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Today I sold the iShares MSCI Emerging Markets ETF (EEM) out of my Perfect 5 ETF Portfolio on my and subscription sites.

And today I’m replacing it in that portfolio with the Vanguard Intermediate Term Treasury ETF (VGIT).

Now obviously a Treasury bond ETF isn’t in the same asset class as an emerging markets ETF.

But what I’m looking for–always–in this ETF portfolio is diversification that lends safety to the portfolio. Emerging markets stocks currently have a strong correlation with developed market stocks so this portfolio doesn’t get much (or really any) diversification from adding emerging market stocks to a mix that includes U.S. stocks.

A treasury ETF, at the moment, does offer significant diversification–a negative correlation to the Standard & Poor’s 500 over the last 3 years–so adding this ETF adds safety to the overall portfolio.

It is also likely to add performance. The Vanguard ETF is up 3.97% year to date as of May 31 and 3.77% in the last three months and 2.08% in the last month. With U.S. Treasury bond yields still looking to fall (and bond prices looking to rise) I think that this ETF will continue its recent performance trend.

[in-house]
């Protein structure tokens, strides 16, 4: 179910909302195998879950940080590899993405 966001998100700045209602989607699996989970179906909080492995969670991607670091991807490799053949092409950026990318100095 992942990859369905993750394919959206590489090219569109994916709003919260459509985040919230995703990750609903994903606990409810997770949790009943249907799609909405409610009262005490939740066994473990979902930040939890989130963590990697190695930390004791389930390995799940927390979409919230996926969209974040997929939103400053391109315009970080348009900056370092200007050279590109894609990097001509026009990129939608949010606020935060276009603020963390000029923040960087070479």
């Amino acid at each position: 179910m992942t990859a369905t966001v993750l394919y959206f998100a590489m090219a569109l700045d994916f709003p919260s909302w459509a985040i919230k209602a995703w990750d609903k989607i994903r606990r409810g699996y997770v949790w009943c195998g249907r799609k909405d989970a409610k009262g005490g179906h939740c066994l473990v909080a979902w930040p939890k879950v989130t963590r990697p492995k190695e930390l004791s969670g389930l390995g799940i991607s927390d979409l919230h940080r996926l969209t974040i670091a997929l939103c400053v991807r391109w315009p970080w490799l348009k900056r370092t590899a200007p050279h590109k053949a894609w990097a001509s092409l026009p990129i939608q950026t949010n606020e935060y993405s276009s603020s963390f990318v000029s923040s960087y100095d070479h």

The risk, obviously, is that the global outlook will strike investors as rosier in the next few months than over the last few and that would lead to bond priced–and the value of this ETF falling. The 10-year U.S. Treasury closed at a yield of 2.12% on Friday, May 31. The 2016 low yield of 2.00% is certainly in play and any increase in worry over growth in the U.S. and global economy could push yields on the 10-year bond below 2% and toward a possible 1.5%. (This ETF yields 2.22% right now and the expense ratio is a low 0.07%.)

I’ve picked a Treasury ETF for safety–I don’t think this is the time to chase yield in the junk bond market, for example. And I’ve picked an intermediate term Treasury fund–that invests in bonds with a maturity of 3 years to ten years–instead of a longer maturity ETF because I get just about the same non-correlation (and thus diversification) from an intermediate term fund as from a long-term fund and historically intermediate-term ETFs have fallen by 8 or more percentage points less than long-term funds in any bond downturn.

Besides adding this ETF to my Perfect 5 ETF Portfolio with a 20% portfolio weighting, I’m also adding it to my Jubak Picks 12-18 month portfolio and to my Volatility portfolio on the JubakAM and JugglingWithKnives sites.

The iShares MSCI Emerging Markets ETF (EEM) that I just sold from my Perfect 5 ETF Portfolio had a 15% weighting in the portfolio. I’m giving the Vanguard Treasury ETF a higher weighting by taking my gold allocation down 5 percentage points to 20%.

After these changes the portfolio looks like this:

Invesco Currency Shares Japanese Yen (FXY) 25% weighting

Utilities Select Sector SPDR ETF (XLU) 25% weighting

SPDR Gold Trust (GLD) 20% weighting

iShares Core S&P 500 ETF (IVV) 10% weighting

Vanguard Intermediate Term Treasury ETF (VGIT) 20% weighting.